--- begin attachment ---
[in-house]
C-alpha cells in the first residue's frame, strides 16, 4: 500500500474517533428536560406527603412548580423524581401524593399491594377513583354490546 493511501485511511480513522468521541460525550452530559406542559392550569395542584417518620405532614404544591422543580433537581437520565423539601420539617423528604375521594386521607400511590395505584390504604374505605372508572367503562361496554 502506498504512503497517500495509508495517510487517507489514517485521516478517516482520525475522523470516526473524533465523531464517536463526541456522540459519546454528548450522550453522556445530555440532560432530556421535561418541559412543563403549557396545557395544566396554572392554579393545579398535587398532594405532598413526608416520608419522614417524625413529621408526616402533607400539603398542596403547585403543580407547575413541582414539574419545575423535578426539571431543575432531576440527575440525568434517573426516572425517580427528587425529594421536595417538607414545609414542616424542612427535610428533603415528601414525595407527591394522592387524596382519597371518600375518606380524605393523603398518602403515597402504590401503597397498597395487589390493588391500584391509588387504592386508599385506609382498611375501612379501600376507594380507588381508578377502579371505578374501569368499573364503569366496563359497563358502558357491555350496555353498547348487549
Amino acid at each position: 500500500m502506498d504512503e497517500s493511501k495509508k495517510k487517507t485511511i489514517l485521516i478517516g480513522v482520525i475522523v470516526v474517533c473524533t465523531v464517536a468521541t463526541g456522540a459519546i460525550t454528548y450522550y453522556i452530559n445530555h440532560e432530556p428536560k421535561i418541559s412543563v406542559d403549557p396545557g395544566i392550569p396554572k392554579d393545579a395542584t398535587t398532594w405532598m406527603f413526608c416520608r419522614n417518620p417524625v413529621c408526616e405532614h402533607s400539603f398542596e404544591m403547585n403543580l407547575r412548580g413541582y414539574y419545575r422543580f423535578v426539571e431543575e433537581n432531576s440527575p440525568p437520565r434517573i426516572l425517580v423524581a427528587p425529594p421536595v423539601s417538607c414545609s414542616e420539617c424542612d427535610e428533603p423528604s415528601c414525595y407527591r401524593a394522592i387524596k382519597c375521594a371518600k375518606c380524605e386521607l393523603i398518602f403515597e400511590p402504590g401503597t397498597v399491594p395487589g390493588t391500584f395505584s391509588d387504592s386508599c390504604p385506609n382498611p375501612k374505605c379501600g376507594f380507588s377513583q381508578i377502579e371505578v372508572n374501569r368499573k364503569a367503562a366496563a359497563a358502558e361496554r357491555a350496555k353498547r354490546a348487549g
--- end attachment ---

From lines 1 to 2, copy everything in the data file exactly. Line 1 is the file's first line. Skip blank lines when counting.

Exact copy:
[in-house]
C-alpha cells in the first residue's frame, strides 16, 4: 500500500474517533428536560406527603412548580423524581401524593399491594377513583354490546 493511501485511511480513522468521541460525550452530559406542559392550569395542584417518620405532614404544591422543580433537581437520565423539601420539617423528604375521594386521607400511590395505584390504604374505605372508572367503562361496554 502506498504512503497517500495509508495517510487517507489514517485521516478517516482520525475522523470516526473524533465523531464517536463526541456522540459519546454528548450522550453522556445530555440532560432530556421535561418541559412543563403549557396545557395544566396554572392554579393545579398535587398532594405532598413526608416520608419522614417524625413529621408526616402533607400539603398542596403547585403543580407547575413541582414539574419545575423535578426539571431543575432531576440527575440525568434517573426516572425517580427528587425529594421536595417538607414545609414542616424542612427535610428533603415528601414525595407527591394522592387524596382519597371518600375518606380524605393523603398518602403515597402504590401503597397498597395487589390493588391500584391509588387504592386508599385506609382498611375501612379501600376507594380507588381508578377502579371505578374501569368499573364503569366496563359497563358502558357491555350496555353498547348487549